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How does temperature affect the rate of reaction between sodium thiosulphate and hydrochloric acid?

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Introduction

How does temperature affect the rate of reaction between sodium thiosulphate and hydrochloric acid? Emma Lazarus - 10Y1 - 10/PLR Temperature and Rate of Reaction Question How does temperature affect the rate of reaction between sodium thiosulphate and hydrochloric acid? sodium thiosulphate + hydrochloric acid � sodium chloride + water + sulphur dioxide + sulphur Na2S2O3(aq) + 2HCl(aq) � 2NaCl(aq) + H2O(l)+ SO2(aq) + S(s) Prediction I predict that the higher the temperature, the more quickly reaction will occur. This is because with heat, the particles of sodium thiosulphate and hydrochloric acid have more energy. This causes them to move around more. It works like this for all substances, not just those two. Chemical reactions require collisions, and if particles are moving around more quickly they are obviously more likely to collide. It is just like in a crowded street. If the people are moving quickly it is more likely that they will bump into each other then if they are moving slowly. It is in this way that particles of solutions react. I found out from preliminary research that the particle theory explains that chemical reactions require a collision between the particles of the reactants, at a certain velocity and angle. If this angle or velocity is not achieved, the substances will not react together. ...read more.

Middle

This is because with more heat, the particles of sodium thiosulphate and hydrochloric acid have more energy. This causes them to move around more. Chemical reactions require collisions, and if two sets of particles are moving around quickly there will naturally be more collisions. However, the collisions require the particles to hit each other at a certain velocity, and if this velocity if not reached then the reaction will just not happen. So, at the higher temperatures, more of the particles were travelling at a high enough speed to collide and react. At the lower temperatures it was more difficult for the particles to collide. Only some were able to reach the required speed and react. wwgg ggw stggggud egg ggnt cgg enggtral ggcogg uk. The particle theory says that for a chemical reaction to occur, there must be a collision at a certain velocity and at a certain angle. Also, the factors that affect the rate of a reaction are the surface area of the solid reactant (if there is a solid reactant), the concentration of the aqueous reactant(s), the presence of catalysts and temperature. In this experiment we were concentrating on temperature, and we were able to draw the conclusion that temperature does, in fact, affect the rate of a reaction, in that when the temperature is higher the reaction takes less time. ...read more.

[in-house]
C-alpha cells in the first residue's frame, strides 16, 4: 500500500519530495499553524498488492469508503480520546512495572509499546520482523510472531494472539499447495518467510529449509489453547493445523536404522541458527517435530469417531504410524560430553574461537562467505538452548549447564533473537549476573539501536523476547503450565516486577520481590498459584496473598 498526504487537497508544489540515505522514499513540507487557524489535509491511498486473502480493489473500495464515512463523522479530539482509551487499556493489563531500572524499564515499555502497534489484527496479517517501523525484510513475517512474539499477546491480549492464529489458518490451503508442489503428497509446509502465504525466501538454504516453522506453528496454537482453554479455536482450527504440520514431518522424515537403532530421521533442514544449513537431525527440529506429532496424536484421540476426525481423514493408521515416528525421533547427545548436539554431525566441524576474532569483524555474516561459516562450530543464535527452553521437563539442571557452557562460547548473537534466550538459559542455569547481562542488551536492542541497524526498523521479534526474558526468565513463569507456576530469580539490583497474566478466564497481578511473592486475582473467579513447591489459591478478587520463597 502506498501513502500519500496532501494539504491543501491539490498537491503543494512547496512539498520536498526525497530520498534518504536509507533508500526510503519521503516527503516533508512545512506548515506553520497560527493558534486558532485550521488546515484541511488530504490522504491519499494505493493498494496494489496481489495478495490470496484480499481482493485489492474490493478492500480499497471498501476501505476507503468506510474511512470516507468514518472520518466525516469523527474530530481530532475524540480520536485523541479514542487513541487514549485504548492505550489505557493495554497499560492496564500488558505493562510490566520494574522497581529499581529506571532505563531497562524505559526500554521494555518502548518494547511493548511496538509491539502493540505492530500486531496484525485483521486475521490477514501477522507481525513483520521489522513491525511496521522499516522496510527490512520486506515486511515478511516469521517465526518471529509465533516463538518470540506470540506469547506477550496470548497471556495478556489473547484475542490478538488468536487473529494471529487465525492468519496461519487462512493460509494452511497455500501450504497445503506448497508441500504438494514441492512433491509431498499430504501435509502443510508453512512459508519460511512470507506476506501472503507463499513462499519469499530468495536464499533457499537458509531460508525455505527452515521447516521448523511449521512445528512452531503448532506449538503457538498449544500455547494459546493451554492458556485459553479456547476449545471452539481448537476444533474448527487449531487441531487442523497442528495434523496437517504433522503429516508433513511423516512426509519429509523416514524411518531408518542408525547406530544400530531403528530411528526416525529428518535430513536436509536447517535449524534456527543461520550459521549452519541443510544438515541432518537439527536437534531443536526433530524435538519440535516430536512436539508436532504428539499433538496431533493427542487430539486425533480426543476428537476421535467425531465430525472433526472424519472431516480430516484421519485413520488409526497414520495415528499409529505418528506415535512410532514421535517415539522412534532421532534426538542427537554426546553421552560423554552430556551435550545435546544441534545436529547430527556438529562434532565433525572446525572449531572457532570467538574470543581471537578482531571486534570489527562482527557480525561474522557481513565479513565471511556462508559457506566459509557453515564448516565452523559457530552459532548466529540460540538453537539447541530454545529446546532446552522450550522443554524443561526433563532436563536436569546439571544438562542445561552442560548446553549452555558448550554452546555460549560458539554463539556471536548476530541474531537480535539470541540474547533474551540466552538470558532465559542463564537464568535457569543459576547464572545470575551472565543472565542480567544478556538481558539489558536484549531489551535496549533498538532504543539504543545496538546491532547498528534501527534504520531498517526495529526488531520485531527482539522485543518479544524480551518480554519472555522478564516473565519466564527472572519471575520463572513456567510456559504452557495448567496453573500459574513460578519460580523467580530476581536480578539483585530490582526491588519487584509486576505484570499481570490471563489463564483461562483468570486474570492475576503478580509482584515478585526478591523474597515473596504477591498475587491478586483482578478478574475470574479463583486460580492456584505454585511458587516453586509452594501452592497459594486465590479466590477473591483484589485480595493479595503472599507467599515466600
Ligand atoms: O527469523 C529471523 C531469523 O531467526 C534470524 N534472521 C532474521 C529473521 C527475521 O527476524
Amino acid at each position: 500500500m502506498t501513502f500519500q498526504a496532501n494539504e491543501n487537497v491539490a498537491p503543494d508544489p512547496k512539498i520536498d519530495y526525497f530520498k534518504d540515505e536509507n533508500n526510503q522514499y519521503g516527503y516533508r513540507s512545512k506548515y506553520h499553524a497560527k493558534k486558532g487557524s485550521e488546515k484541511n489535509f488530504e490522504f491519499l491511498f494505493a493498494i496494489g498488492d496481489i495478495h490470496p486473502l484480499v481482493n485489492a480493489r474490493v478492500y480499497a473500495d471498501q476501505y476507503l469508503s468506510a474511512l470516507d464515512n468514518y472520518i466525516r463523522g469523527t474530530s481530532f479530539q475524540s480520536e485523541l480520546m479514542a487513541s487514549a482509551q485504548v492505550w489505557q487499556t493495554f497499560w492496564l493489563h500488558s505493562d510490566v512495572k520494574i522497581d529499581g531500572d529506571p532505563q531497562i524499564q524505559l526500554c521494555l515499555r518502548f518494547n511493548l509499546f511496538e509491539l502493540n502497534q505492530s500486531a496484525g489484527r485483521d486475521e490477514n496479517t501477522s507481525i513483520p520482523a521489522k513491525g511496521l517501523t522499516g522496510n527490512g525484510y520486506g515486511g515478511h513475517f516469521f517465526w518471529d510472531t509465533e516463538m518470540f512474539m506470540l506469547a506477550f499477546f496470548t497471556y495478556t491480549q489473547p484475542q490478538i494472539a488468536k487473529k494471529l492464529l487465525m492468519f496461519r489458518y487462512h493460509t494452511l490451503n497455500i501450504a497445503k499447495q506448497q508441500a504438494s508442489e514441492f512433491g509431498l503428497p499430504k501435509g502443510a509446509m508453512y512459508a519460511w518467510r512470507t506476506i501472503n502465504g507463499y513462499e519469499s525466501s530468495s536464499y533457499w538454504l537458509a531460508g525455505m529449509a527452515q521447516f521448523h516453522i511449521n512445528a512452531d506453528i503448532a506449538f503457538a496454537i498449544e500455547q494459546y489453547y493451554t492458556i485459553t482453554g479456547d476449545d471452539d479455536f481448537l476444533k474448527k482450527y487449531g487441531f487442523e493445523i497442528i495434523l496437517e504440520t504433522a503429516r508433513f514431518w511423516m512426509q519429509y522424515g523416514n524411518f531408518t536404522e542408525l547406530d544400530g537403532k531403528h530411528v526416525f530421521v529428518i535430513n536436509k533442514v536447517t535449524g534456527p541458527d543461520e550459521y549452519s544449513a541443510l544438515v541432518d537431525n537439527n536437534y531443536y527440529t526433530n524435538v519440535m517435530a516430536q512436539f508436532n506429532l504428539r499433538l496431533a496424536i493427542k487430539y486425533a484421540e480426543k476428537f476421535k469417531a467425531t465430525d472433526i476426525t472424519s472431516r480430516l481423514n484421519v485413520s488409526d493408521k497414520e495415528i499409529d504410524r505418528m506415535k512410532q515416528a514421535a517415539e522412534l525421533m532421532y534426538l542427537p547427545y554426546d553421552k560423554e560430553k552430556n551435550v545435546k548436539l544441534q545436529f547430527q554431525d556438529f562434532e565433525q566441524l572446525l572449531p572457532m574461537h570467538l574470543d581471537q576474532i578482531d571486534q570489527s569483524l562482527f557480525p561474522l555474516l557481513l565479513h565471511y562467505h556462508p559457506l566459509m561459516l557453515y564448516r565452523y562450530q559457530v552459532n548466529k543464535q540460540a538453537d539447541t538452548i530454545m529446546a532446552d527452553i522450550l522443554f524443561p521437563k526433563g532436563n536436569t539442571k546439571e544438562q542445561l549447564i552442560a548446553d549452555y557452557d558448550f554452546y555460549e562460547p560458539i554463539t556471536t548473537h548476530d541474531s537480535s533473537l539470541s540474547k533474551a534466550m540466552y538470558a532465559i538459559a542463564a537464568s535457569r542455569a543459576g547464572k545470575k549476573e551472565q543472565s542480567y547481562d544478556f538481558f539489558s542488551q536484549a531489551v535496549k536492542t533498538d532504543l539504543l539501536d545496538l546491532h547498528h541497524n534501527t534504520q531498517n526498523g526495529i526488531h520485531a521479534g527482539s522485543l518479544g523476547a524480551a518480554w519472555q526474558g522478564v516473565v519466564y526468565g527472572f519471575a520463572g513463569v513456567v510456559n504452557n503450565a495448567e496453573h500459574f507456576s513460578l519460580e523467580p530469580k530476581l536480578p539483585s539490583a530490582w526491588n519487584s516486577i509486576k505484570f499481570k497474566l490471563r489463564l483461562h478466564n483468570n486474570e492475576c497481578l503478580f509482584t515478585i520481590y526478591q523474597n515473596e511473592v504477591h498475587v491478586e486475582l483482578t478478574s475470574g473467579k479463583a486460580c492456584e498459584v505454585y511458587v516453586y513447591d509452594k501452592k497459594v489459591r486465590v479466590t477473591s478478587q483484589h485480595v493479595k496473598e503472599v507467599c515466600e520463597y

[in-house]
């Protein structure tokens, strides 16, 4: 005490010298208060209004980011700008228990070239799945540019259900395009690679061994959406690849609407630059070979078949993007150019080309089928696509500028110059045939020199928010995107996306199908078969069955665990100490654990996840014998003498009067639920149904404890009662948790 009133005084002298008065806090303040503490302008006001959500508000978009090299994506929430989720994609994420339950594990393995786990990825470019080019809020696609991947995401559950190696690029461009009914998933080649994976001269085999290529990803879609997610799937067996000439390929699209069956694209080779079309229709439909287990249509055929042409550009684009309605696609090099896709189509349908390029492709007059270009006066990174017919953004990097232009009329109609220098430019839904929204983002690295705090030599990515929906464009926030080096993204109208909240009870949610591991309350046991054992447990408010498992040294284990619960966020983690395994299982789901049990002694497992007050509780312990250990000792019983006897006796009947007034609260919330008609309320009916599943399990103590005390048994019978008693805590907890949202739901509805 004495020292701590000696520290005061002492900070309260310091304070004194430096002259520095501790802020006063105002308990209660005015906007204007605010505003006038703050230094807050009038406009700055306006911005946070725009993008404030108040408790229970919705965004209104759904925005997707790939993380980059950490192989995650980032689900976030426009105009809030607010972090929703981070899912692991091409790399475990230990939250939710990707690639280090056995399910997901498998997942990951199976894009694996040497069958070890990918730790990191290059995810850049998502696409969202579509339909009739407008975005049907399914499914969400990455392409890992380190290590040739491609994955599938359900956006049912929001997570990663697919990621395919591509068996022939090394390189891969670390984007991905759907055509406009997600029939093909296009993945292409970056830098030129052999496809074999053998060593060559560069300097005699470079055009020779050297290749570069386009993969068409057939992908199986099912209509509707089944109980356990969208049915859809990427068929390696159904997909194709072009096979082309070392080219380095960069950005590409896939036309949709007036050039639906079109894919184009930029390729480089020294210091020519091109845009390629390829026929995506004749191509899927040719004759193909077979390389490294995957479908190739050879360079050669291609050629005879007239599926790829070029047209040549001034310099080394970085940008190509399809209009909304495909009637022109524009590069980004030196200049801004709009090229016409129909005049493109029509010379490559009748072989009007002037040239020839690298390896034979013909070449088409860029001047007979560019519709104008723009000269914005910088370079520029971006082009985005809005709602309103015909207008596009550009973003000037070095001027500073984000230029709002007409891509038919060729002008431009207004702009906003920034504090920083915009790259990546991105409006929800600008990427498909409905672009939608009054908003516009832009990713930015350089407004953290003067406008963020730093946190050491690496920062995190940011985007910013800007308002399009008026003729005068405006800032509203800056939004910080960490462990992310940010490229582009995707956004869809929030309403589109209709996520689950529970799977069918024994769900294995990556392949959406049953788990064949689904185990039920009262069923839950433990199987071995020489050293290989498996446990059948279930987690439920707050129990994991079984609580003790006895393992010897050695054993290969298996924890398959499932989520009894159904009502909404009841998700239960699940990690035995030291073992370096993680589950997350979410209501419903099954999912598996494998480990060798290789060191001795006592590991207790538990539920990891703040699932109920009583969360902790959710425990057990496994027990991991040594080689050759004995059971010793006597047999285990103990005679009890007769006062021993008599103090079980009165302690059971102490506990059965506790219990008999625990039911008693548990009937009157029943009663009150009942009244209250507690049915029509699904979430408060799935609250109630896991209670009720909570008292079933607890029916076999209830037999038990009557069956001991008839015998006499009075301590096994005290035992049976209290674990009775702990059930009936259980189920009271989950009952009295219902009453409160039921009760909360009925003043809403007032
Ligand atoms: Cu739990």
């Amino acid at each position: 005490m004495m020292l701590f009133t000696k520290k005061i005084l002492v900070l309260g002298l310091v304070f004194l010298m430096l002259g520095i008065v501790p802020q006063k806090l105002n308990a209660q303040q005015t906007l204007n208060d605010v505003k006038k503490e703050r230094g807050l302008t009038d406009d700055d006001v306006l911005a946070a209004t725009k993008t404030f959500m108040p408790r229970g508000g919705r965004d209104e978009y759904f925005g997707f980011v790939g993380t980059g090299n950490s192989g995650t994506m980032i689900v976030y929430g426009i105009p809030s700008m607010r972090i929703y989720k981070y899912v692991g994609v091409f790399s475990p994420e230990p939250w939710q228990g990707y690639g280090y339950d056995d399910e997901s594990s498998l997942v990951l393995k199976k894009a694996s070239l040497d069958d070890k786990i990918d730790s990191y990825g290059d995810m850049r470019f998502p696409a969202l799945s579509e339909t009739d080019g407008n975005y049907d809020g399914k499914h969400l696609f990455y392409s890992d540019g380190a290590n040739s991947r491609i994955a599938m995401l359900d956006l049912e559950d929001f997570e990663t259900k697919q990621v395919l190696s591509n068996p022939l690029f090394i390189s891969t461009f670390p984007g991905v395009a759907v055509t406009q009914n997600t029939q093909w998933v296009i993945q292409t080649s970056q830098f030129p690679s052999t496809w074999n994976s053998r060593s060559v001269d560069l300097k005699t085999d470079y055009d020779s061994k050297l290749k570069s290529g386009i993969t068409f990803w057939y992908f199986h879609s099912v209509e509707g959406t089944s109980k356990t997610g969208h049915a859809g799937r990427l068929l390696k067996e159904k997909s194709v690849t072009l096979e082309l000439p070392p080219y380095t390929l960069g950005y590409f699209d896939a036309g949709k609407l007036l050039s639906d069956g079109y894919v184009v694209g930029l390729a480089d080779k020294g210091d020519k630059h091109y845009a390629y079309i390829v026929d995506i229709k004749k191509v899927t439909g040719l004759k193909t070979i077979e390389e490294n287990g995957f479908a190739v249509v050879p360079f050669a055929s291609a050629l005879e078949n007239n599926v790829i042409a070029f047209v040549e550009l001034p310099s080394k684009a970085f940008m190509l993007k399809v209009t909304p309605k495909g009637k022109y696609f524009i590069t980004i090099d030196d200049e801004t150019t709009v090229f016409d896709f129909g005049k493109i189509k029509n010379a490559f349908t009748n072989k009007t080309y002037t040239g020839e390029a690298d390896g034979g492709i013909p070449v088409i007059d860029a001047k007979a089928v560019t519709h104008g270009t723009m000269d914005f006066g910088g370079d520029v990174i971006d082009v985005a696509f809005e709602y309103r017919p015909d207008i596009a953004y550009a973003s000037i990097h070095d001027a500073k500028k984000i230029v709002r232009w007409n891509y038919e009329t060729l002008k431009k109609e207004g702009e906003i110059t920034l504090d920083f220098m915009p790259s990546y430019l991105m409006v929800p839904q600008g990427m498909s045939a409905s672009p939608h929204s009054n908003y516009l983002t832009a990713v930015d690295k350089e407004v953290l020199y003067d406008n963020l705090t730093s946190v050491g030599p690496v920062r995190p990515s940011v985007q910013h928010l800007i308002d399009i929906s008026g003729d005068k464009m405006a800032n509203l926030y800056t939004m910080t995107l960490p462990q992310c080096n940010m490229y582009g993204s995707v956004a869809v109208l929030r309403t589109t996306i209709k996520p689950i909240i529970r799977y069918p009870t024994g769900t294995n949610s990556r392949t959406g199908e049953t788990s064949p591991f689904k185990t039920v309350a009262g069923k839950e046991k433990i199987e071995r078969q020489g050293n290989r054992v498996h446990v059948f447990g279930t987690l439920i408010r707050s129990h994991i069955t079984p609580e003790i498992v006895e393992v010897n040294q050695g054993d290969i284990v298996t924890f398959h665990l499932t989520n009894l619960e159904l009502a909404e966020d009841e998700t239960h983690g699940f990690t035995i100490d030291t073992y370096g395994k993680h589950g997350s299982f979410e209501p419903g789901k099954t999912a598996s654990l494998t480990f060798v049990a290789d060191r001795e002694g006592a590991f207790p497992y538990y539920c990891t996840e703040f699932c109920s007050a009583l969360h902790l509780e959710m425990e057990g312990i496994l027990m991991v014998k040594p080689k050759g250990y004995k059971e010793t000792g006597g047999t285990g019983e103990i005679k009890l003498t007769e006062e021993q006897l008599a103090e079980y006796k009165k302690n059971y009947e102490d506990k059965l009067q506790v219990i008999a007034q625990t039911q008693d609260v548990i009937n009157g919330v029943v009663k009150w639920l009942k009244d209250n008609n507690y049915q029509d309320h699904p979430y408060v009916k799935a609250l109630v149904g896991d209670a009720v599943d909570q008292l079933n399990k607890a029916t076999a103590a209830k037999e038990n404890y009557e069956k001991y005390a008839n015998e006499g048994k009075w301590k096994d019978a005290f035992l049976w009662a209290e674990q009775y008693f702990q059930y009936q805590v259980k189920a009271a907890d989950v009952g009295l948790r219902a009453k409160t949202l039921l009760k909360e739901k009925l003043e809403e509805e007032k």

Conclusion

We found that there was one anomalous result. It is shown on my graph. The reason for this could be that it was timed wrong. Because it was such a low temperature, it took a very long time for the cross to disappear (103 seconds). This meant that it was very difficult to judge the exact moment that it disappeared, as it would have been gradually changing. That could have been misjudged. For all of the results, it was very difficult to start the stopwatch exactly at the same the sodium thiosulphate and hydrochloric acid were put together. They would have already started reacting before the stopwatch was started. wwea eaw steaeaud eea eant cea eneatral eacoea uk! Another possibility for the anomaly is that there was some other factor affecting the reaction rate. The four factors that affect the rate of a reaction are the surface area of the solid reactant (if there is a solid reactant), the concentration of the aqueous reactant(s), the presence of catalysts and temperature. In our experiment the dependant variable was temperature, and if the concentration of one of the solutions had changed for some reason (e.g. if some water was splashed onto it) then the experiment would not be a fair test. For further work to our experiment, we could perform the experiment in a vacuum, as then there would be no other factors that can affect our results, other than temperature, which is all we wanted to be the dependant variable. ...read more.

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